The term ‘mathematical psychology’ might to some of you sound like an oxymoron, a phrase that contains two irreconcilable words – mathematics and psychology. However, mathematical psychology is an actual discipline in psychology that is defined as “an approach to psychological phenomena that uses mathematical techniques to model the underlying processes and to predict the outcomes of these processes.” (APA, n.d.) Mathematical psychology is thus clearly related to psychometrics and statistics, the first being concerned mainly with the quantification of psychological constructs, improvement of measurement instruments, and research methodology, and the latter being concerned mainly with, well, the mathematics of such quantification. In this way, both psychometrics and statistics could be viewed as the how of psychology – how the research is conducted – while mathematical psychology could be seen as the what, or content of certain subdisciplines in psychology, mainly cognitive psychology, psychophysics, and perception.
Even though mathematical psychology might sound repulsive to most psychology students, this branch of psychology has great value. First, by modeling psychological processes, researchers must be explicit about their assumptions with respect to the effect of one variable on another as they are modeling the behaviour mathematically. This precision brings us all closer to actually understanding how X influences Y. For example, the relationship between X and Y could be linear, or sigmoid, or totally different. The maths in mathematical psychology forces us to specify. Second, modeling psychological processes makes our predictions about the phenomena more precise, and therefore more testable and falsifiable. This precision that mathematical psychology offers is just some good science. Below are some resources you can use to delve a little deeper into the topic of mathematical psychology.
Thanks to its focus on quantitative rather than qualitative research methods, the Department of Psychological Methods at our University of Amsterdam is quite prolific and well-known for contributing to the field of psychometrics and research methods, featuring quite popular researchers such as Adriaan de Groot, Don Mellenbergh, Han van der Maas, Eric-Jan Wagenmakers, and Denny Borsboom, among many many other innovative researchers and PhD students. This is why many of the resources below could be directly tied to our Department of Psychological Methods.
- Eric-Jan Wagenmakers: Bayesian Thinking for Toddlers
Bayesian thinking and the related Bayesian statistics is an alternative to the mainstream, status-quo frequentist statistics. It is up to you to decide whether a toddler would understand the book, but one thing is certain: Eric-Jan guides you through the main principles and premises of Bayesian thinking with down-to-earth examples, featuring princesses and dragons. It is definitely an enjoyable read.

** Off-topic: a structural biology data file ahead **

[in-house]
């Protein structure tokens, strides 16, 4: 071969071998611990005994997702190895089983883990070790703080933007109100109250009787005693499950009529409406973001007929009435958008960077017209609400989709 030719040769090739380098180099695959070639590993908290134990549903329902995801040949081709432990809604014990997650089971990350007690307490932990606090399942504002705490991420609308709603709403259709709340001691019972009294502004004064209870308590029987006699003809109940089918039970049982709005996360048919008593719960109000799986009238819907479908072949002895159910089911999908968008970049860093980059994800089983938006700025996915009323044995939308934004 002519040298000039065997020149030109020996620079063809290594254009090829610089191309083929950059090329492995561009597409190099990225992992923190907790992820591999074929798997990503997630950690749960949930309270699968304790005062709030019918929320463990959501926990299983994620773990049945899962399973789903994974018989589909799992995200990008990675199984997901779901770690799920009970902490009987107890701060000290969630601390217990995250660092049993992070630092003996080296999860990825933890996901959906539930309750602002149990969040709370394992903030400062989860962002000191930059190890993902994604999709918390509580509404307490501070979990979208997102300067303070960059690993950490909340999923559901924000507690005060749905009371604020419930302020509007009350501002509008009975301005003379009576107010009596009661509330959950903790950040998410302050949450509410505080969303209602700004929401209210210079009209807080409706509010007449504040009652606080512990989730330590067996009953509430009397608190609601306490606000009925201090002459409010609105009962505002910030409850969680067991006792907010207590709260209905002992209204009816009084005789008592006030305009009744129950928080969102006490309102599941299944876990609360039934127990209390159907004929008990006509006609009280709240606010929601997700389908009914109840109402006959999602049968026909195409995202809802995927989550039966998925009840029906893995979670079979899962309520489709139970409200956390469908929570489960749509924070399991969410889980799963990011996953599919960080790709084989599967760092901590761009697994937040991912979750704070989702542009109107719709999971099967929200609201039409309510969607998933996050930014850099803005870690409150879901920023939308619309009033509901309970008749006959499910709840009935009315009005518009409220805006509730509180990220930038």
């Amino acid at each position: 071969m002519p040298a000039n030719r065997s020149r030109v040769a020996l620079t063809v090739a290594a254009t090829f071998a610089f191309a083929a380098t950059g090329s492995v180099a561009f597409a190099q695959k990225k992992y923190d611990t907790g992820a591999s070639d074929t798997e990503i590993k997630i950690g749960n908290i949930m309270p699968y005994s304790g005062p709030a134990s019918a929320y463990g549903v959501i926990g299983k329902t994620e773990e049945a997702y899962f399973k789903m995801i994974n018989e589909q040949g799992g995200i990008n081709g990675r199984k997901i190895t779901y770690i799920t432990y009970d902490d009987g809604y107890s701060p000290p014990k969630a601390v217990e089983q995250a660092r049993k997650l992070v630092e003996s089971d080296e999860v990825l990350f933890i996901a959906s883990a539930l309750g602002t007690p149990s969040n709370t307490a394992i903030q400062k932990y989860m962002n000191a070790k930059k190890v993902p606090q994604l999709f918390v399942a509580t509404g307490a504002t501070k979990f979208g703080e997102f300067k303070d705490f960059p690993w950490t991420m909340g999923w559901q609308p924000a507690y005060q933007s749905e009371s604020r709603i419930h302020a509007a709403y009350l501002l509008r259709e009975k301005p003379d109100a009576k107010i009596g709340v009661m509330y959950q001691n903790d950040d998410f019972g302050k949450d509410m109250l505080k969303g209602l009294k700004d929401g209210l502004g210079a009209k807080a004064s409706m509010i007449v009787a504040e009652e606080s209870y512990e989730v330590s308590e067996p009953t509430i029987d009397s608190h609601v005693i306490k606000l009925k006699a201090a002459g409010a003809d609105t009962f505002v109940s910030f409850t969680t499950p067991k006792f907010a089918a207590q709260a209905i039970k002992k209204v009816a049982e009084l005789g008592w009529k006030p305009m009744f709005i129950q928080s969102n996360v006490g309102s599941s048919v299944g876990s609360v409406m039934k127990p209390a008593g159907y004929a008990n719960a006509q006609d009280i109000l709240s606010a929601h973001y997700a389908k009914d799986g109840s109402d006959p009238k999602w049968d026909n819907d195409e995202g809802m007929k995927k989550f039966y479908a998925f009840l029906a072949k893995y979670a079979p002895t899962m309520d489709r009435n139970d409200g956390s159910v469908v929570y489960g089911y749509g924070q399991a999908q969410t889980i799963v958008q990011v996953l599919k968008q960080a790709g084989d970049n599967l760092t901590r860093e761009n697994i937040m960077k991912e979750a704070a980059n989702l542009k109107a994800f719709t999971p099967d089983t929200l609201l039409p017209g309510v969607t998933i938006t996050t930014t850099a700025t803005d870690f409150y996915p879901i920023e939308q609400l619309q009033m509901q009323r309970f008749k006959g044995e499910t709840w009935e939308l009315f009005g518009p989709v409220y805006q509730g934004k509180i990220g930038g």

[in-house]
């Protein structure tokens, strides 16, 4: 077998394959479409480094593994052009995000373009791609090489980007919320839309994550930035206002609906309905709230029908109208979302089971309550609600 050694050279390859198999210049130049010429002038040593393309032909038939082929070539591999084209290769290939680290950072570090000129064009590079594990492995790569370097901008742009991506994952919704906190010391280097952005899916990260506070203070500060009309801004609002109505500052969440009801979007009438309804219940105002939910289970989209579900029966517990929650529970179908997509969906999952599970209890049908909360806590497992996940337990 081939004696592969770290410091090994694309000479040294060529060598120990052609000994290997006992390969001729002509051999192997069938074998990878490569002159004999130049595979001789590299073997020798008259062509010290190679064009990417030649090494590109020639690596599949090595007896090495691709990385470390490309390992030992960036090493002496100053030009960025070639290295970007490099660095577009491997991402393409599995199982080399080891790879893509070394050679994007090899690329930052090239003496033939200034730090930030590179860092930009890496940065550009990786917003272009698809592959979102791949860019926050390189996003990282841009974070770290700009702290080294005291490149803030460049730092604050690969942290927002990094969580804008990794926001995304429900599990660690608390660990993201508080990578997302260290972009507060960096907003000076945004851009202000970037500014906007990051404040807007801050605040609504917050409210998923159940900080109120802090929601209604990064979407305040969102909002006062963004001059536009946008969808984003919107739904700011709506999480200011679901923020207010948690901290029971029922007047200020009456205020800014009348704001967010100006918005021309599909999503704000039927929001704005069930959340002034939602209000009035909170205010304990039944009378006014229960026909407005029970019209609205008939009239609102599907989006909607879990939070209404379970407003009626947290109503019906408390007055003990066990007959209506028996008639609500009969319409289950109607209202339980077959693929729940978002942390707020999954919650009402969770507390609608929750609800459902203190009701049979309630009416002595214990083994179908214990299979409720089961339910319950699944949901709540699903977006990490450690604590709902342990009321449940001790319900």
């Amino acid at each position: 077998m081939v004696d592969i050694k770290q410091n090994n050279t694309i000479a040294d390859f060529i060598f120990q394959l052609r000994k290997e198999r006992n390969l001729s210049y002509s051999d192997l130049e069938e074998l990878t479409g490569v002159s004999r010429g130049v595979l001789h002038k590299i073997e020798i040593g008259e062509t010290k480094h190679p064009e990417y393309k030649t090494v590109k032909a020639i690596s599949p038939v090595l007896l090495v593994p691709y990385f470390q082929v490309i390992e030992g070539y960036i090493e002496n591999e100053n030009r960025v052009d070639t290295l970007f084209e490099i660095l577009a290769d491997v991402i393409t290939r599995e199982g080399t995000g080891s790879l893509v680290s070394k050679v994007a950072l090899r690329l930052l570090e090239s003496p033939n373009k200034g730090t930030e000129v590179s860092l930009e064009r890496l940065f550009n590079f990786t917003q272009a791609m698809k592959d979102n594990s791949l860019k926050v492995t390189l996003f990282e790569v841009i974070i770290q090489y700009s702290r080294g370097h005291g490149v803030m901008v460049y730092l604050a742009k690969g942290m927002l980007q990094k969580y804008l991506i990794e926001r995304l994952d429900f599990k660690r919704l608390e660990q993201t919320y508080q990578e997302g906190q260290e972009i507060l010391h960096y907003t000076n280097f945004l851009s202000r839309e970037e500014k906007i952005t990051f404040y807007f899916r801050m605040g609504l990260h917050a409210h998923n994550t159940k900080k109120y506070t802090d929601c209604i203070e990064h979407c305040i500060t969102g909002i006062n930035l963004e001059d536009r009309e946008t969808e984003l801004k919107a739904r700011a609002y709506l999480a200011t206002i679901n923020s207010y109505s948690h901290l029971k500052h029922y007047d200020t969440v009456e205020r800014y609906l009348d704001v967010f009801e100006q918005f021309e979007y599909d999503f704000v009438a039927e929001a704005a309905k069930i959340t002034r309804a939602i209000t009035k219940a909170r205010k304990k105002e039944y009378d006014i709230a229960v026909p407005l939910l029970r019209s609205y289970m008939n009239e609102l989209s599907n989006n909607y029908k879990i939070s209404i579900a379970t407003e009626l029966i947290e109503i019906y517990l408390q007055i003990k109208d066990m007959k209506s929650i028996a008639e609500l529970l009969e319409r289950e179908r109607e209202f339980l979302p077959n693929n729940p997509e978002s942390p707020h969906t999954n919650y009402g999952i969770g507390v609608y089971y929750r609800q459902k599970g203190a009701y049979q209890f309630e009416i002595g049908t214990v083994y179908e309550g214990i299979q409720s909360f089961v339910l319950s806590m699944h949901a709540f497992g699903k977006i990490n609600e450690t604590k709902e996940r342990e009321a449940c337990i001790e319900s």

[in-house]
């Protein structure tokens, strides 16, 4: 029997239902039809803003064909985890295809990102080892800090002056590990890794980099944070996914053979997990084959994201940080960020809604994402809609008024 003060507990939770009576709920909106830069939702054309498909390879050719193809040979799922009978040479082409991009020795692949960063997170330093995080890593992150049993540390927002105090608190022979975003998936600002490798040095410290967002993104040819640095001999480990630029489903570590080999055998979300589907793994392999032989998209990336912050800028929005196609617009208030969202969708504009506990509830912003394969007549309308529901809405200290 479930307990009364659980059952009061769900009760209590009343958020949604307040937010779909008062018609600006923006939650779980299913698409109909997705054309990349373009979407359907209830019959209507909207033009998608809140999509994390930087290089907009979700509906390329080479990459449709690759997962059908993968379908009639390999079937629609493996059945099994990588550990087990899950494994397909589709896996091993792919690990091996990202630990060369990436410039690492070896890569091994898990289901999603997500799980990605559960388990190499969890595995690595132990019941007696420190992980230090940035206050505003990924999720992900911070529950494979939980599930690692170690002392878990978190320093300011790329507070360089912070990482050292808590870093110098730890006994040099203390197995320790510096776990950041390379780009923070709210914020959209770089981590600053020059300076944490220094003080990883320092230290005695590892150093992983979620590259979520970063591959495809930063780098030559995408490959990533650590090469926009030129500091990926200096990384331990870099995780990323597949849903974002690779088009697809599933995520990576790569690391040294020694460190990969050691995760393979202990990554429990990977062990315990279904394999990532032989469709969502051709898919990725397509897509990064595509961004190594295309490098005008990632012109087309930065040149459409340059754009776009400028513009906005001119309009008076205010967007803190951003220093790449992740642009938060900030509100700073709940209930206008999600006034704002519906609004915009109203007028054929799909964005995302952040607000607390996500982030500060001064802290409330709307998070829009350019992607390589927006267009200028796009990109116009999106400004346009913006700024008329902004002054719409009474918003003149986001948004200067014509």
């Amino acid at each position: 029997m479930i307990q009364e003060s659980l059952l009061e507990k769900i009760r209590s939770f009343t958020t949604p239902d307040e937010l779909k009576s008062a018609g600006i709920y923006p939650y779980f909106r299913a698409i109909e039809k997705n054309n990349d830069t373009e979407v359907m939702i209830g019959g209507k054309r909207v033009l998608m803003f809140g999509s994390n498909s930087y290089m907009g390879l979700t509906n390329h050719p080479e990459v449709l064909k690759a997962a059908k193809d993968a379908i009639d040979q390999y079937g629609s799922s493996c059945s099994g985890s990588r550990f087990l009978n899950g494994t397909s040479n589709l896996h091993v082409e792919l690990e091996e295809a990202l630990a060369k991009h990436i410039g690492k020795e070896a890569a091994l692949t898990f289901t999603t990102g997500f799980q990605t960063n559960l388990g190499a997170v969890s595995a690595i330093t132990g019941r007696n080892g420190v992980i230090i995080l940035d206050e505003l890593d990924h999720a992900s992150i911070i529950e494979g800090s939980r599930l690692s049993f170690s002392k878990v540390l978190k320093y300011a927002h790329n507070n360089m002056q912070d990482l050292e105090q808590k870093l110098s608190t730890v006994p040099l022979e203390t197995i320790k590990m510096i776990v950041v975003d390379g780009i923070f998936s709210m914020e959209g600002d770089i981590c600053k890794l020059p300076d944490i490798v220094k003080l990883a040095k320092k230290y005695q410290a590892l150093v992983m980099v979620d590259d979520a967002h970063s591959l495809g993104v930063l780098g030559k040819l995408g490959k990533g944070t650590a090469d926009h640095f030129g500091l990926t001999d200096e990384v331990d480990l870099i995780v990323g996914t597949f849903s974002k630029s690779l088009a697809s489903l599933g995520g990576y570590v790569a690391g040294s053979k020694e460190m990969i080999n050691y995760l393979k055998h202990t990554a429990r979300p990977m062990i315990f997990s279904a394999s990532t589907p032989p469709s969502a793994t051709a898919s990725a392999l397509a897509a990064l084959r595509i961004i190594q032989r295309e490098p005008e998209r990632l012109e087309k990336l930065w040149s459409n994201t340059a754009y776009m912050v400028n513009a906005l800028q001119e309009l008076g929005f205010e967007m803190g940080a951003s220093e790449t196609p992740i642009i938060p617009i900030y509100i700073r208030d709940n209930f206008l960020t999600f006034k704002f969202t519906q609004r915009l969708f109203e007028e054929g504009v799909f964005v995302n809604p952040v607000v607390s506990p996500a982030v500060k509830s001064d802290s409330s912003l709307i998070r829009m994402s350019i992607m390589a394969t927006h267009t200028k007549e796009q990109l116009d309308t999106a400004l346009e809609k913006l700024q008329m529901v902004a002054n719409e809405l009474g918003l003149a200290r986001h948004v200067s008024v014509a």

- Nate Silver: The Signal and the Noise
Nate Silver, the famous guy who correctly predicted the outcome of the US presidential election in 2016, discusses how to make good predictions. As a statistician, he discusses a range of topics from weather to basketball to earthquakes, touching upon intriguing concepts such as complex dynamical systems and chaos theory – and how we humans can be so easily tricked into believing what we see is the signal in the data, while we’re fooled by the noise.
- Denny Borsboom: Measuring the Mind
Denny discusses the conceptual issues in contemporary psychometrics, writing about topics such as classical test theory and latent variable models. Denny is taking three perspectives: formal/logical, empirical, and ontological. If you’re looking for a comprehensive and well-argued read on the topic of psychological measurement, definitely go for this book.
Sometimes it’s more comfortable to just sit back and watch a video. Instead of watching cat videos, though, there are some Youtube channels witch may spark your interest in mathematical psychology.
This channel offers a variety of data science explanations, using funny and practical examples, such as explaining how police are using calculus to find out whether you’re speeding. You’ll also find loads of videos explaining seemingly difficult concepts such as random forests or the tricky eigenvalues and eigenvectors.